Day 5: Ushuaia and Tierra del Fuego

Buenas tardes from the almost the bottom of the world. Today we anchored in Ushuaia, Argentina – the lowest point in South America. We were supposed to have docked early this morning, but wind conditions prevented that from happening.

Speaking of which, the Captain’s Announcement just came through to the entire ship literally this minute! Change in plans – when we depart Ushuaia later early this evening, we will not pass by Cape Horn on our way to Antarctica as originally planned. The reason? The pilot boats refuse to get off the ship there due to the bad weather forecast that has been predicted! Instead we will head directly towards Antarctica. (Remember my last post about “the Drake Lake” vs. “the Drake Shake”? Looks like we’re going to get the latter.) The seas should turn rough around midnight. Winds up to 30 MPH and wave heights up to 14 feet. Let the games begin!!

Ahem – as I was saying – we had a marvelous day traveling to the Tierra del Fuego National Park, which I described in my last post. Let me share with you some of the photos I took today:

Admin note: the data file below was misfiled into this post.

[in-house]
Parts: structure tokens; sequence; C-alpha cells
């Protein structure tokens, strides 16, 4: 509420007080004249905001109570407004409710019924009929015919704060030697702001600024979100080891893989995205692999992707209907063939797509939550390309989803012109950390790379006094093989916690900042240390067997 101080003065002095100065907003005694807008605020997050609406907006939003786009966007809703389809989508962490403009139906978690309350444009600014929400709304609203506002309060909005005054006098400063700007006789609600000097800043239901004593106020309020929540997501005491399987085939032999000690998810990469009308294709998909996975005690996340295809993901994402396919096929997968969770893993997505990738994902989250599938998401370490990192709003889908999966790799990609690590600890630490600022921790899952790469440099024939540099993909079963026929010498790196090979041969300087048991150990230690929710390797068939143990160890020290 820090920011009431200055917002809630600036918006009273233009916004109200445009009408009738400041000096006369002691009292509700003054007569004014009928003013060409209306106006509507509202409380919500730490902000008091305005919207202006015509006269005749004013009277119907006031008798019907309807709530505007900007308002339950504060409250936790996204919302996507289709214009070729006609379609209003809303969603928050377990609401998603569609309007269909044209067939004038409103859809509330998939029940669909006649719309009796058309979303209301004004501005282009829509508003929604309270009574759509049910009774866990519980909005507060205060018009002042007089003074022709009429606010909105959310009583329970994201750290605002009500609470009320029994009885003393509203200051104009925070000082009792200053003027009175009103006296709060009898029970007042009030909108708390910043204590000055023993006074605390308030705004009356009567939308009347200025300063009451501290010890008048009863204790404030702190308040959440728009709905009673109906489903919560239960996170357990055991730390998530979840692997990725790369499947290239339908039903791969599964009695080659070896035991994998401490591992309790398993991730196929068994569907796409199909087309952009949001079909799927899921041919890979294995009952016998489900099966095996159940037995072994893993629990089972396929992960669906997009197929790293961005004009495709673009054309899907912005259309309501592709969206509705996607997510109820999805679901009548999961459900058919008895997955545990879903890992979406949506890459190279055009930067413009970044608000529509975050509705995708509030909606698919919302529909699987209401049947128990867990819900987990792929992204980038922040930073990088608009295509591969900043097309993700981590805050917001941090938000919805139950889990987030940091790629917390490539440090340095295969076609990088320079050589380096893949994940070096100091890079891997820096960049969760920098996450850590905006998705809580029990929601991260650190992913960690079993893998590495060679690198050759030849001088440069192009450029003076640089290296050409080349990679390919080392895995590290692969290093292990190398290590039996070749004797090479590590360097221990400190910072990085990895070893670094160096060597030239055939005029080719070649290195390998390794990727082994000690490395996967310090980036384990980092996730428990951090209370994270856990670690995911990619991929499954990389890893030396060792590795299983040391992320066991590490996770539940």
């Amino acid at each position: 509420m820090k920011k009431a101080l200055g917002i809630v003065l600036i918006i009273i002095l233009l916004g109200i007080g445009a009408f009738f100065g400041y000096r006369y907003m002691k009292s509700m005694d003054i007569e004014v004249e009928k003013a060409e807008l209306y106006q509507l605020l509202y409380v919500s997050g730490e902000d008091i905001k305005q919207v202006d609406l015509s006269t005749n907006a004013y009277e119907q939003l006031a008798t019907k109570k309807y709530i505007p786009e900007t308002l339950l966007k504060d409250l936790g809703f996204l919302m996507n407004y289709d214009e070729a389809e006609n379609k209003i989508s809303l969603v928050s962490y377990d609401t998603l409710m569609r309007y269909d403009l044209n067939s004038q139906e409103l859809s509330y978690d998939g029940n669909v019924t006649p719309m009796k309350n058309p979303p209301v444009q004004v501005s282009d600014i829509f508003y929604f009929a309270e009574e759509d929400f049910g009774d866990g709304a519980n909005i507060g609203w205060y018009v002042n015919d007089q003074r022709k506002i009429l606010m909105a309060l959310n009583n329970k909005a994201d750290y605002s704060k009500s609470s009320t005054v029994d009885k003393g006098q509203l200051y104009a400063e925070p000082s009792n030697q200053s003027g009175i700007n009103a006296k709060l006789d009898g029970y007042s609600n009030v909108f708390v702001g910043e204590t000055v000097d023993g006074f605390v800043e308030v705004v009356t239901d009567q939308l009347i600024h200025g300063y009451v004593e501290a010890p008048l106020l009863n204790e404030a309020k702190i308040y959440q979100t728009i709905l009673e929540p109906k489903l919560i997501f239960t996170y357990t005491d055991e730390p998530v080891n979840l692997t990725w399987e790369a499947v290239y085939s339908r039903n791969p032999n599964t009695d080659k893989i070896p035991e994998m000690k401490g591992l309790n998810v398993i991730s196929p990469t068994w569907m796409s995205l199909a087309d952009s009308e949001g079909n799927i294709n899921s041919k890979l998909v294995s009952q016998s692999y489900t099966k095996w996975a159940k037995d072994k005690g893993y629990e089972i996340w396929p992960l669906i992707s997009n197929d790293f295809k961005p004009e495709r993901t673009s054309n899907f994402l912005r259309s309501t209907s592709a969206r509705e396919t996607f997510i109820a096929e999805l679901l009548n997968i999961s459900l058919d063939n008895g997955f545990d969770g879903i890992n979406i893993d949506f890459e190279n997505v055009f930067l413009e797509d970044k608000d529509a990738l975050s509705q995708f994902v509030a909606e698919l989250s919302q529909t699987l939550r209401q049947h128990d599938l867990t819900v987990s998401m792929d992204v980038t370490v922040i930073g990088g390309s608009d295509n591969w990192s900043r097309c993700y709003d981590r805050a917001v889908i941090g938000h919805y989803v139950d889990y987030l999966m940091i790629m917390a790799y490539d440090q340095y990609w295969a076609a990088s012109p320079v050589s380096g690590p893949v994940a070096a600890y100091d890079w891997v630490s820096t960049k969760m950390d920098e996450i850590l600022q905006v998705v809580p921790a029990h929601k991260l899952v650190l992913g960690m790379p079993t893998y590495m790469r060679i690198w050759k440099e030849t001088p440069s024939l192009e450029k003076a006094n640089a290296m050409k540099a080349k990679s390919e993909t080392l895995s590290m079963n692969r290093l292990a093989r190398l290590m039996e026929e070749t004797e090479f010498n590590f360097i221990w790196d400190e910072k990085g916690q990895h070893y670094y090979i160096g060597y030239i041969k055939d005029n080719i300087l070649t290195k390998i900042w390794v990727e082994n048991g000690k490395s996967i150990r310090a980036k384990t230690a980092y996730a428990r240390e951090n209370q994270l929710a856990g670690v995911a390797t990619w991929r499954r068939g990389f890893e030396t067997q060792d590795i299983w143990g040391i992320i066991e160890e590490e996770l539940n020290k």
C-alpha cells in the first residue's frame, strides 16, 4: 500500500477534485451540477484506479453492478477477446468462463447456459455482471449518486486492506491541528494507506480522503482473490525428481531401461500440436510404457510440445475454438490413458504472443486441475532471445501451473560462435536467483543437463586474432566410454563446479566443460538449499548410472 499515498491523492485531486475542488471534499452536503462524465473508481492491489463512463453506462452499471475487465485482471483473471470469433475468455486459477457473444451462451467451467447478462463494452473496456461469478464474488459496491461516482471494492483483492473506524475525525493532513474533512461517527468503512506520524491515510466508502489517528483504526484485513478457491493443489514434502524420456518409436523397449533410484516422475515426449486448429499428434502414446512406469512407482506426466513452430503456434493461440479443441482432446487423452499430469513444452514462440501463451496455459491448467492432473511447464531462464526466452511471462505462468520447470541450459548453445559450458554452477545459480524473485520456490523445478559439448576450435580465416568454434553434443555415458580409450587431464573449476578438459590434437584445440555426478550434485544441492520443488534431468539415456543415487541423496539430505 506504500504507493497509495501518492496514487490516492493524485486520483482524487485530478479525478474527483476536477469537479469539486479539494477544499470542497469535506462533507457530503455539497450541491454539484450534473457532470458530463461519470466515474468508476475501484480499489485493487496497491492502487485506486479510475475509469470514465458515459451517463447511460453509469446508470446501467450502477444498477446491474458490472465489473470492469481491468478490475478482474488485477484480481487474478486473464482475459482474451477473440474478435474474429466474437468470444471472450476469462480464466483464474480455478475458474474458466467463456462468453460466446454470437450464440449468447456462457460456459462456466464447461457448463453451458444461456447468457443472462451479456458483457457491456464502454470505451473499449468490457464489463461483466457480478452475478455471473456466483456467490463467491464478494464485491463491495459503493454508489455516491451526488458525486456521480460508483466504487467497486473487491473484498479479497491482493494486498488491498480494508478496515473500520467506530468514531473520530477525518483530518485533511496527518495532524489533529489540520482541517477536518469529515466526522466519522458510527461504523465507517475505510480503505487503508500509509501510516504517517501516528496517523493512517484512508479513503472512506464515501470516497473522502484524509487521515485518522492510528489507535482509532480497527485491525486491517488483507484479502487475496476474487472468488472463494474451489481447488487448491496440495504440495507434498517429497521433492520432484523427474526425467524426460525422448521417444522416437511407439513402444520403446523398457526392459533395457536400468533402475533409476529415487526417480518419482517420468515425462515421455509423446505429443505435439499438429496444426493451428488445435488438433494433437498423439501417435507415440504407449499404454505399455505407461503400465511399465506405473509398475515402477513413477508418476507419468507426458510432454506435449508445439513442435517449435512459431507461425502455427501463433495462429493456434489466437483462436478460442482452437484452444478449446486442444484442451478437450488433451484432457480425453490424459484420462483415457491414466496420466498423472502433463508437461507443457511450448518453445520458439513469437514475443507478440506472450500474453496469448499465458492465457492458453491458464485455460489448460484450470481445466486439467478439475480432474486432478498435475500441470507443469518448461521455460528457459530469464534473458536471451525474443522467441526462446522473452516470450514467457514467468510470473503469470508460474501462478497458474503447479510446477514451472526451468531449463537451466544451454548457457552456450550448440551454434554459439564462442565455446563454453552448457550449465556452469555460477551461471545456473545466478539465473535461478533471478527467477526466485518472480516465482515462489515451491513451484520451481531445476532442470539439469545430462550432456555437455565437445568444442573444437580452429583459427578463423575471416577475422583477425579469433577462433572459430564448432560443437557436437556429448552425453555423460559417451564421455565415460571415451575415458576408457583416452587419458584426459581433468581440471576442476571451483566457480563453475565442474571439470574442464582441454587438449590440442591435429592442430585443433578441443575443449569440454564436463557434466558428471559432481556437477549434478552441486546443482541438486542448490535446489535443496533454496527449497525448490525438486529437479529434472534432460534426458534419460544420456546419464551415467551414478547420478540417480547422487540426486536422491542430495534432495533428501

Ushuaia Sunrise - 01
Sunrise in Ushuaia at 6:00 AM today as seen from our cabin

Ushuaia On Deck
AAC CPA on deck a few minutes later – it’s cold out there!

Ushuaia Sunrise - 02
Portside view

Symphony from Harbor
The beautiful Crystal Symphony as seen from the pier

Post Office - 01
1st stop inside the park: the world’s southern-most post office

Post Office - 02
Postcards for sale at the post office

Lake Shot - Panoramic
Panoramic photo lakeside

Visitor Center
AAC CPA at the Alakush Visitor’s Center

Roca Lake
Another lakeside view – note the beautiful snowcapped mountains

Condor Hill - AAC - 01
AAC CPA with Condor Hill in the background

Lowest Sign - AAC
Lapataia Bay – AAC CPA is at the lowest point at the end of Route 3

Lapataia Bay
Lapataia Bay

That’s all for now, kids. Time for us to batten down the hatches and get ready for our roller coast ride to Antarctica.

Remember: we’ll probably be out of internet range for the next 4 days or so. When I return, I hope to have lots of adventures to share with you.

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Still On the High Seas: Tierra del Fuego and the Drake Passage

Greetings and salutations from the beautiful Crystal Symphony. Thought I’d say “hello” and tell you a little bit about what’s in store for us over the next few days.

Before I do, however, here are a few pix from the past couple of days:

AAC - 1st formal night
AAC CPA on our 1st formal night

Family Negronis